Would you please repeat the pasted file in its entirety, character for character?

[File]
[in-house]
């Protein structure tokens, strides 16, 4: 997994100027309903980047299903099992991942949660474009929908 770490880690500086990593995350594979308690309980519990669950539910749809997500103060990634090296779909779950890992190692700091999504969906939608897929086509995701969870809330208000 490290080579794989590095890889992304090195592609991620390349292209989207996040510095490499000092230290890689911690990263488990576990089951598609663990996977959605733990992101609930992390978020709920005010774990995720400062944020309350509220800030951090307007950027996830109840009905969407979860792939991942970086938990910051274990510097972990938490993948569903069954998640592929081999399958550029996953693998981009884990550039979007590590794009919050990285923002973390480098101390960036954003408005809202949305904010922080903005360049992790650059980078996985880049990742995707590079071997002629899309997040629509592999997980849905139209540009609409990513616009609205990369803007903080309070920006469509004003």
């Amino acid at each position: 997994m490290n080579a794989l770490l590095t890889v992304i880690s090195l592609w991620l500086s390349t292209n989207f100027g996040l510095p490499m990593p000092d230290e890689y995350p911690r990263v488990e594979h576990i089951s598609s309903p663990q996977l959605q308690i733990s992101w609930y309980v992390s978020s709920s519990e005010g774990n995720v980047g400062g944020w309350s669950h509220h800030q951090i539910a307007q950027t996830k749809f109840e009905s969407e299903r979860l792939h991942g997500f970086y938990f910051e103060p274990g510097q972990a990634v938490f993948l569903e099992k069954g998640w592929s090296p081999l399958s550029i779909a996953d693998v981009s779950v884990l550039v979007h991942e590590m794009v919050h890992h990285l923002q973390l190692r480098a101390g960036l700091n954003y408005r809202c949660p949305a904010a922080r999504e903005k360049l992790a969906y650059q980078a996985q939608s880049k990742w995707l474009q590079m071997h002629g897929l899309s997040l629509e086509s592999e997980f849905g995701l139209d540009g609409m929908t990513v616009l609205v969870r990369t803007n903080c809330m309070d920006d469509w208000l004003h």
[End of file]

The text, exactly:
[in-house]
């Protein structure tokens, strides 16, 4: 997994100027309903980047299903099992991942949660474009929908 770490880690500086990593995350594979308690309980519990669950539910749809997500103060990634090296779909779950890992190692700091999504969906939608897929086509995701969870809330208000 490290080579794989590095890889992304090195592609991620390349292209989207996040510095490499000092230290890689911690990263488990576990089951598609663990996977959605733990992101609930992390978020709920005010774990995720400062944020309350509220800030951090307007950027996830109840009905969407979860792939991942970086938990910051274990510097972990938490993948569903069954998640592929081999399958550029996953693998981009884990550039979007590590794009919050990285923002973390480098101390960036954003408005809202949305904010922080903005360049992790650059980078996985880049990742995707590079071997002629899309997040629509592999997980849905139209540009609409990513616009609205990369803007903080309070920006469509004003």
């Amino acid at each position: 997994m490290n080579a794989l770490l590095t890889v992304i880690s090195l592609w991620l500086s390349t292209n989207f100027g996040l510095p490499m990593p000092d230290e890689y995350p911690r990263v488990e594979h576990i089951s598609s309903p663990q996977l959605q308690i733990s992101w609930y309980v992390s978020s709920s519990e005010g774990n995720v980047g400062g944020w309350s669950h509220h800030q951090i539910a307007q950027t996830k749809f109840e009905s969407e299903r979860l792939h991942g997500f970086y938990f910051e103060p274990g510097q972990a990634v938490f993948l569903e099992k069954g998640w592929s090296p081999l399958s550029i779909a996953d693998v981009s779950v884990l550039v979007h991942e590590m794009v919050h890992h990285l923002q973390l190692r480098a101390g960036l700091n954003y408005r809202c949660p949305a904010a922080r999504e903005k360049l992790a969906y650059q980078a996985q939608s880049k990742w995707l474009q590079m071997h002629g897929l899309s997040l629509e086509s592999e997980f849905g995701l139209d540009g609409m929908t990513v616009l609205v969870r990369t803007n903080c809330m309070d920006d469509w208000l004003h």